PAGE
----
"Do this a few times throughout the day and you end up working a lot of different muscles. It also means you’re moving more and not sitting down all day."

1. Single-leg Romanian deadlift to biceps curl to overhead press

Sets: 3 Reps: 12-15 

  • Stand upright with your feet roughly hip-width apart, toes forward and a dumbbell in your left hand. Lift your left foot just above the ground so you’re balancing on one leg.
  • With a soft bend in your right knee and your left arm hanging straight down toward the floor, hinge at the hips to lower the dumbbell toward the ground.  As you do this, allow your left leg to lift behind you as a counterbalance.
  • Lower the dumbbell as far as you can control while keeping a flat back, then squeeze your glutes (the muscles in your backside) to stand up straight.
  • Curl the dumbbell up to your left shoulder, keeping your elbow tucked to your side as you do, then press it overhead.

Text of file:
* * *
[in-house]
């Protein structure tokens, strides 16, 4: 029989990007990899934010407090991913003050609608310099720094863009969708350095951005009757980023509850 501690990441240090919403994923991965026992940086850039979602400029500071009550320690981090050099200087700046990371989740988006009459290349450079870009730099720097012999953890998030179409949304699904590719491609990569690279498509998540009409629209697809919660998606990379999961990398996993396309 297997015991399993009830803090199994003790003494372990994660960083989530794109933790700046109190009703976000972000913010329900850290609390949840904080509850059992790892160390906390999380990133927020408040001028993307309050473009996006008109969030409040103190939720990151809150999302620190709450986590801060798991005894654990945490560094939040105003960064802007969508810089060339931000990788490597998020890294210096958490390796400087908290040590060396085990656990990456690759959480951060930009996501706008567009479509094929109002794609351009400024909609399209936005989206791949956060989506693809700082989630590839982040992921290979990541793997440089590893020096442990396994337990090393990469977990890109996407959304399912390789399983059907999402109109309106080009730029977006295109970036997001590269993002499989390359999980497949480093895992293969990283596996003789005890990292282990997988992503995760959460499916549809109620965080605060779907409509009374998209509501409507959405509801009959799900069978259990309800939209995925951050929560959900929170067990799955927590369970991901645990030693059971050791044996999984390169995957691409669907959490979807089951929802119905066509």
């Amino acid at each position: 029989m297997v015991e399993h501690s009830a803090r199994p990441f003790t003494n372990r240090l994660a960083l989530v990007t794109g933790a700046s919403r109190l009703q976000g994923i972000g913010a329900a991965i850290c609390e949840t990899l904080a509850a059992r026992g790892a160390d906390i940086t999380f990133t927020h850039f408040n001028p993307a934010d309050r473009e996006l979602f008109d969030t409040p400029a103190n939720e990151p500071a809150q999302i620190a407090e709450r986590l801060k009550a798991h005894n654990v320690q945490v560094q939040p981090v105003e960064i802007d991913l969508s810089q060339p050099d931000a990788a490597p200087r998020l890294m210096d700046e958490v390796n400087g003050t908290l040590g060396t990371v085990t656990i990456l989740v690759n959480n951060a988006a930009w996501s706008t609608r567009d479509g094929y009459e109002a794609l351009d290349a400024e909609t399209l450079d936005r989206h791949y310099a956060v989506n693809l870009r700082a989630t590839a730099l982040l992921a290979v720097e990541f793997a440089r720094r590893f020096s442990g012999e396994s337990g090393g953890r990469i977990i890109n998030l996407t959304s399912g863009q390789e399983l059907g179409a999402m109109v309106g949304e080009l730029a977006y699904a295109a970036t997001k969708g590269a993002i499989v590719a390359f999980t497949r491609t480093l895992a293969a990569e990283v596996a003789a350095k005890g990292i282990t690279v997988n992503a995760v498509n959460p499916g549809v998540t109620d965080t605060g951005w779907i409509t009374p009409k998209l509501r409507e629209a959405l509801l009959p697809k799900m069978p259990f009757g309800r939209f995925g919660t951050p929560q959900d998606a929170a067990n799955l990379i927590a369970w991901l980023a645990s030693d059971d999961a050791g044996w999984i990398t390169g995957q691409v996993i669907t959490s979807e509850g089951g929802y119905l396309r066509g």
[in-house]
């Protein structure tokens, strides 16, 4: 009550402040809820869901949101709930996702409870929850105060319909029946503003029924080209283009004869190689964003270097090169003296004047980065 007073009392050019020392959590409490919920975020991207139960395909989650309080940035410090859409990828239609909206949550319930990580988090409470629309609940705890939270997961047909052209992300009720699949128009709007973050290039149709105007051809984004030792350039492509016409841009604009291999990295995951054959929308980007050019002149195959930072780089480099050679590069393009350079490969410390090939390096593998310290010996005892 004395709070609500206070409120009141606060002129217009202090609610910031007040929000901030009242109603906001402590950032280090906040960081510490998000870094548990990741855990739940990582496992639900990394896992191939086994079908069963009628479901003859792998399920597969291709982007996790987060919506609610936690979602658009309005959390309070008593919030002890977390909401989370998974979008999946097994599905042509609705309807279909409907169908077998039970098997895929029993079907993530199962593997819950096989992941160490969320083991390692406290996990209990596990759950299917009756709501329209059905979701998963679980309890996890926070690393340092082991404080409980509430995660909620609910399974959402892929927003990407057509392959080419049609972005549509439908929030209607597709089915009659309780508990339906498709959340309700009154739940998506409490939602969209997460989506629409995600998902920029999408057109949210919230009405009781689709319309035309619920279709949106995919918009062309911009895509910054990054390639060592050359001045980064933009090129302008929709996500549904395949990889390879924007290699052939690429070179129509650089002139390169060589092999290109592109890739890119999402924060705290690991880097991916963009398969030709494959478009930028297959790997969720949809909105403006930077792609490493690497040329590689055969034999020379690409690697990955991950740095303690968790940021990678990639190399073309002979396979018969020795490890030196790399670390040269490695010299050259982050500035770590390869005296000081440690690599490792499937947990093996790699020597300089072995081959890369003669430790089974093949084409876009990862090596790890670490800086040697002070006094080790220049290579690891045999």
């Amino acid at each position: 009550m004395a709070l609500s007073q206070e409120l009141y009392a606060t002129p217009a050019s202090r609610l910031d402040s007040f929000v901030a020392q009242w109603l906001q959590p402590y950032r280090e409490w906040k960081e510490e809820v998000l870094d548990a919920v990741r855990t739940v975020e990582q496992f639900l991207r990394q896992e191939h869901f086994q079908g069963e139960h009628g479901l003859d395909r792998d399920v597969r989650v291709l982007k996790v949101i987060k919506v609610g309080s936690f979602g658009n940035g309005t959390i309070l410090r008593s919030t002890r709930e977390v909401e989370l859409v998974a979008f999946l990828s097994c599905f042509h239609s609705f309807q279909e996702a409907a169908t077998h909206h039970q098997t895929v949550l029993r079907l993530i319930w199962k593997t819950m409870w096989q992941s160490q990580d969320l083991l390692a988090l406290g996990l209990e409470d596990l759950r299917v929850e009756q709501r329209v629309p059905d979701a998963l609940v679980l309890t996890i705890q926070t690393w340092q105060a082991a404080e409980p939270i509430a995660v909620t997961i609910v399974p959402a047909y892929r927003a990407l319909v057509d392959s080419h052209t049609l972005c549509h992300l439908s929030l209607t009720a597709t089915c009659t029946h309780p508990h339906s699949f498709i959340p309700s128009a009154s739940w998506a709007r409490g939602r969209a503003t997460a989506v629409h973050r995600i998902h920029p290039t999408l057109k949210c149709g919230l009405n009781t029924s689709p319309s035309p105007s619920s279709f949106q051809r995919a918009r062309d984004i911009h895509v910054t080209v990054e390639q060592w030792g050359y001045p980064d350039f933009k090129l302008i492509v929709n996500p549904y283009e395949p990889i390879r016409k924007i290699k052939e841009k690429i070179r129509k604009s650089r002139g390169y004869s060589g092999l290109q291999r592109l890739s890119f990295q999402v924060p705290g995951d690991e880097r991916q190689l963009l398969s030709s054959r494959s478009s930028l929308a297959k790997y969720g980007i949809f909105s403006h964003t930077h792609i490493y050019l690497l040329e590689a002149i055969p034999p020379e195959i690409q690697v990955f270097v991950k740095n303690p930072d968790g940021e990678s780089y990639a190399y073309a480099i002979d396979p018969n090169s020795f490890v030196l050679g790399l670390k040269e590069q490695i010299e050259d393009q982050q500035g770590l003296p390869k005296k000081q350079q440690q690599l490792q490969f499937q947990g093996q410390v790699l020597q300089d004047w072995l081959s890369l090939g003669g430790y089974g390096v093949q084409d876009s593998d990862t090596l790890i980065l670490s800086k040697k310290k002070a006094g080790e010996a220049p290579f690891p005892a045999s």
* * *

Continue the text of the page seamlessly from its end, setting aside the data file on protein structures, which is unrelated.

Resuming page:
• Reverse this motion to return to the starting position. That’s one rep. 

Trainer tips 

This might seem like a complex exercise for beginners, challenging your balance as well as your muscles. But that's all part of the plan.

The NASM's Optimal Performance Training model lists stabilization—developing proper movement patterns, along with stability and mobility of the body—as the foundation for successful future strength training.

By standing on one leg throughout this exercise, the emphasis switches from lifting a heavy weight to maintaining postural control, balance and stability in your joints and core.